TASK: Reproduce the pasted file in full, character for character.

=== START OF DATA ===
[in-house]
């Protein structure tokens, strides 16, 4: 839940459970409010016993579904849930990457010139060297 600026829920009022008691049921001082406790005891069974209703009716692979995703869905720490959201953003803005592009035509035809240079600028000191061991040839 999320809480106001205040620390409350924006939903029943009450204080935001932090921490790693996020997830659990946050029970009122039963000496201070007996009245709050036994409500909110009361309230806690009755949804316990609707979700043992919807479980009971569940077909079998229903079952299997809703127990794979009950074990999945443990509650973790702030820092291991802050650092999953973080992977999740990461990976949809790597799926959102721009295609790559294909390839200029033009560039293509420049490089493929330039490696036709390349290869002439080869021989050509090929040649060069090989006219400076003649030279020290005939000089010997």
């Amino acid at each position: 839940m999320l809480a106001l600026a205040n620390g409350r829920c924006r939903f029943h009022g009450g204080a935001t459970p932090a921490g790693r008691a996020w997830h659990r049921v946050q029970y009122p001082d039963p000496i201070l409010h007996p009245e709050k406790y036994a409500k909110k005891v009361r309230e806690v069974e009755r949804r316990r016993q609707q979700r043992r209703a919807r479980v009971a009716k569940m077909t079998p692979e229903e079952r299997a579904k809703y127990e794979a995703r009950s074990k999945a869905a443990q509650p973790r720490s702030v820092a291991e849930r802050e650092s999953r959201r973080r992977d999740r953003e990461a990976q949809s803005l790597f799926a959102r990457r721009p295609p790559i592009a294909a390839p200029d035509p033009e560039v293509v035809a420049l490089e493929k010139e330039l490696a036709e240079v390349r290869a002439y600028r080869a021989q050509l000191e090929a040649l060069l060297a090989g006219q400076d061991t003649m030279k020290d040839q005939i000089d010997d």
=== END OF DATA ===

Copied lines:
[in-house]
């Protein structure tokens, strides 16, 4: 839940459970409010016993579904849930990457010139060297 600026829920009022008691049921001082406790005891069974209703009716692979995703869905720490959201953003803005592009035509035809240079600028000191061991040839 999320809480106001205040620390409350924006939903029943009450204080935001932090921490790693996020997830659990946050029970009122039963000496201070007996009245709050036994409500909110009361309230806690009755949804316990609707979700043992919807479980009971569940077909079998229903079952299997809703127990794979009950074990999945443990509650973790702030820092291991802050650092999953973080992977999740990461990976949809790597799926959102721009295609790559294909390839200029033009560039293509420049490089493929330039490696036709390349290869002439080869021989050509090929040649060069090989006219400076003649030279020290005939000089010997």
């Amino acid at each position: 839940m999320l809480a106001l600026a205040n620390g409350r829920c924006r939903f029943h009022g009450g204080a935001t459970p932090a921490g790693r008691a996020w997830h659990r049921v946050q029970y009122p001082d039963p000496i201070l409010h007996p009245e709050k406790y036994a409500k909110k005891v009361r309230e806690v069974e009755r949804r316990r016993q609707q979700r043992r209703a919807r479980v009971a009716k569940m077909t079998p692979e229903e079952r299997a579904k809703y127990e794979a995703r009950s074990k999945a869905a443990q509650p973790r720490s702030v820092a291991e849930r802050e650092s999953r959201r973080r992977d999740r953003e990461a990976q949809s803005l790597f799926a959102r990457r721009p295609p790559i592009a294909a390839p200029d035509p033009e560039v293509v035809a420049l490089e493929k010139e330039l490696a036709e240079v390349r290869a002439y600028r080869a021989q050509l000191e090929a040649l060069l060297a090989g006219q400076d061991t003649m030279k020290d040839q005939i000089d010997d």